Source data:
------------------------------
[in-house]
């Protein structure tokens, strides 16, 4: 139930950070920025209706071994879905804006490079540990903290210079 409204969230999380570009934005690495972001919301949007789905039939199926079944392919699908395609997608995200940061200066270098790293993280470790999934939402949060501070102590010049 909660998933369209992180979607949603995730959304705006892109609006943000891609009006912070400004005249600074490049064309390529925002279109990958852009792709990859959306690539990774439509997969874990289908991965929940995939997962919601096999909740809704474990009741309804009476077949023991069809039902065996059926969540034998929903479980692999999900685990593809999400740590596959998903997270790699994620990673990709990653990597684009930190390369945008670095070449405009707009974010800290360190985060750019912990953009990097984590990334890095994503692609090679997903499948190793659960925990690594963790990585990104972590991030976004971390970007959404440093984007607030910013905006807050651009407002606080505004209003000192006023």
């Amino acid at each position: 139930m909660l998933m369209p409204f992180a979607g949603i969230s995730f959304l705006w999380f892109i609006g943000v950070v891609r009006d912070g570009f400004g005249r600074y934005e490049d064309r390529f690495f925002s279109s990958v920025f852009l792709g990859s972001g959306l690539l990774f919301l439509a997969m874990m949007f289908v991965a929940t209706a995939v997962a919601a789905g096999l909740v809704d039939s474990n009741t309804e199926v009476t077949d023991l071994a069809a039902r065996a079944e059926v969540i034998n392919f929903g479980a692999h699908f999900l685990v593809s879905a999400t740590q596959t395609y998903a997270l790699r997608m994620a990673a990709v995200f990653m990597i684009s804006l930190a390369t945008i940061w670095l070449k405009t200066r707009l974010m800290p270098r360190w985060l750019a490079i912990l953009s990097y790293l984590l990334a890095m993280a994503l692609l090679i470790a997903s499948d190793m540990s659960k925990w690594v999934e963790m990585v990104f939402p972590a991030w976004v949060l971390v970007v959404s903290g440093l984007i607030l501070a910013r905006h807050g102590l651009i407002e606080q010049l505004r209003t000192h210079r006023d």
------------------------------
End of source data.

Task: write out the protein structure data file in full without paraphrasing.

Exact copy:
[in-house]
């Protein structure tokens, strides 16, 4: 139930950070920025209706071994879905804006490079540990903290210079 409204969230999380570009934005690495972001919301949007789905039939199926079944392919699908395609997608995200940061200066270098790293993280470790999934939402949060501070102590010049 909660998933369209992180979607949603995730959304705006892109609006943000891609009006912070400004005249600074490049064309390529925002279109990958852009792709990859959306690539990774439509997969874990289908991965929940995939997962919601096999909740809704474990009741309804009476077949023991069809039902065996059926969540034998929903479980692999999900685990593809999400740590596959998903997270790699994620990673990709990653990597684009930190390369945008670095070449405009707009974010800290360190985060750019912990953009990097984590990334890095994503692609090679997903499948190793659960925990690594963790990585990104972590991030976004971390970007959404440093984007607030910013905006807050651009407002606080505004209003000192006023």
């Amino acid at each position: 139930m909660l998933m369209p409204f992180a979607g949603i969230s995730f959304l705006w999380f892109i609006g943000v950070v891609r009006d912070g570009f400004g005249r600074y934005e490049d064309r390529f690495f925002s279109s990958v920025f852009l792709g990859s972001g959306l690539l990774f919301l439509a997969m874990m949007f289908v991965a929940t209706a995939v997962a919601a789905g096999l909740v809704d039939s474990n009741t309804e199926v009476t077949d023991l071994a069809a039902r065996a079944e059926v969540i034998n392919f929903g479980a692999h699908f999900l685990v593809s879905a999400t740590q596959t395609y998903a997270l790699r997608m994620a990673a990709v995200f990653m990597i684009s804006l930190a390369t945008i940061w670095l070449k405009t200066r707009l974010m800290p270098r360190w985060l750019a490079i912990l953009s990097y790293l984590l990334a890095m993280a994503l692609l090679i470790a997903s499948d190793m540990s659960k925990w690594v999934e963790m990585v990104f939402p972590a991030w976004v949060l971390v970007v959404s903290g440093l984007i607030l501070a910013r905006h807050g102590l651009i407002e606080q010049l505004r209003t000192h210079r006023d």